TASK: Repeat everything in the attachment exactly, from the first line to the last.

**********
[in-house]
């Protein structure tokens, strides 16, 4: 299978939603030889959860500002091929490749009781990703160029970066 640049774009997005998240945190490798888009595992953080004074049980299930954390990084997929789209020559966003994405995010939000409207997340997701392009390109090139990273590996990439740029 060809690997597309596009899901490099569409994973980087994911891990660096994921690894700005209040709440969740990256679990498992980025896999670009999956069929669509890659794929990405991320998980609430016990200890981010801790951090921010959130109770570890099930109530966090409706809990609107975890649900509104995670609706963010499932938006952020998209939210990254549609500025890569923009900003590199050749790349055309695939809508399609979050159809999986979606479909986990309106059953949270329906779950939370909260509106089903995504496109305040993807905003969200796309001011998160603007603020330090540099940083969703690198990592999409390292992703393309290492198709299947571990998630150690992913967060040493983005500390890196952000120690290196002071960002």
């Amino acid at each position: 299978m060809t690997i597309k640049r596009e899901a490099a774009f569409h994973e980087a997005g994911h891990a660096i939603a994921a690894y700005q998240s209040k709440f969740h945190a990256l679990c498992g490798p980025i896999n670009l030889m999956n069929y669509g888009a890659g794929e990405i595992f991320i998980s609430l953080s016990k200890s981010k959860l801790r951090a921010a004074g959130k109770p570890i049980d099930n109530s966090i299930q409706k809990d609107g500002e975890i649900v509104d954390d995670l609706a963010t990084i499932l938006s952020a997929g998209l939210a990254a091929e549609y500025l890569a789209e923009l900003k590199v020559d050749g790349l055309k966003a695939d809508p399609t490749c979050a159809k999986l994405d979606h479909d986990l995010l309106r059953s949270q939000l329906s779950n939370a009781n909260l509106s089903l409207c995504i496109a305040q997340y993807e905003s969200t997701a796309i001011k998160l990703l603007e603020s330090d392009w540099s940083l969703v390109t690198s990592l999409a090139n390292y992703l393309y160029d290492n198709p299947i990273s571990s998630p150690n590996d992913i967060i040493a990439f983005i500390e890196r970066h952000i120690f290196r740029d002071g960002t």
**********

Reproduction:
[in-house]
């Protein structure tokens, strides 16, 4: 299978939603030889959860500002091929490749009781990703160029970066 640049774009997005998240945190490798888009595992953080004074049980299930954390990084997929789209020559966003994405995010939000409207997340997701392009390109090139990273590996990439740029 060809690997597309596009899901490099569409994973980087994911891990660096994921690894700005209040709440969740990256679990498992980025896999670009999956069929669509890659794929990405991320998980609430016990200890981010801790951090921010959130109770570890099930109530966090409706809990609107975890649900509104995670609706963010499932938006952020998209939210990254549609500025890569923009900003590199050749790349055309695939809508399609979050159809999986979606479909986990309106059953949270329906779950939370909260509106089903995504496109305040993807905003969200796309001011998160603007603020330090540099940083969703690198990592999409390292992703393309290492198709299947571990998630150690992913967060040493983005500390890196952000120690290196002071960002």
């Amino acid at each position: 299978m060809t690997i597309k640049r596009e899901a490099a774009f569409h994973e980087a997005g994911h891990a660096i939603a994921a690894y700005q998240s209040k709440f969740h945190a990256l679990c498992g490798p980025i896999n670009l030889m999956n069929y669509g888009a890659g794929e990405i595992f991320i998980s609430l953080s016990k200890s981010k959860l801790r951090a921010a004074g959130k109770p570890i049980d099930n109530s966090i299930q409706k809990d609107g500002e975890i649900v509104d954390d995670l609706a963010t990084i499932l938006s952020a997929g998209l939210a990254a091929e549609y500025l890569a789209e923009l900003k590199v020559d050749g790349l055309k966003a695939d809508p399609t490749c979050a159809k999986l994405d979606h479909d986990l995010l309106r059953s949270q939000l329906s779950n939370a009781n909260l509106s089903l409207c995504i496109a305040q997340y993807e905003s969200t997701a796309i001011k998160l990703l603007e603020s330090d392009w540099s940083l969703v390109t690198s990592l999409a090139n390292y992703l393309y160029d290492n198709p299947i990273s571990s998630p150690n590996d992913i967060i040493a990439f983005i500390e890196r970066h952000i120690f290196r740029d002071g960002t």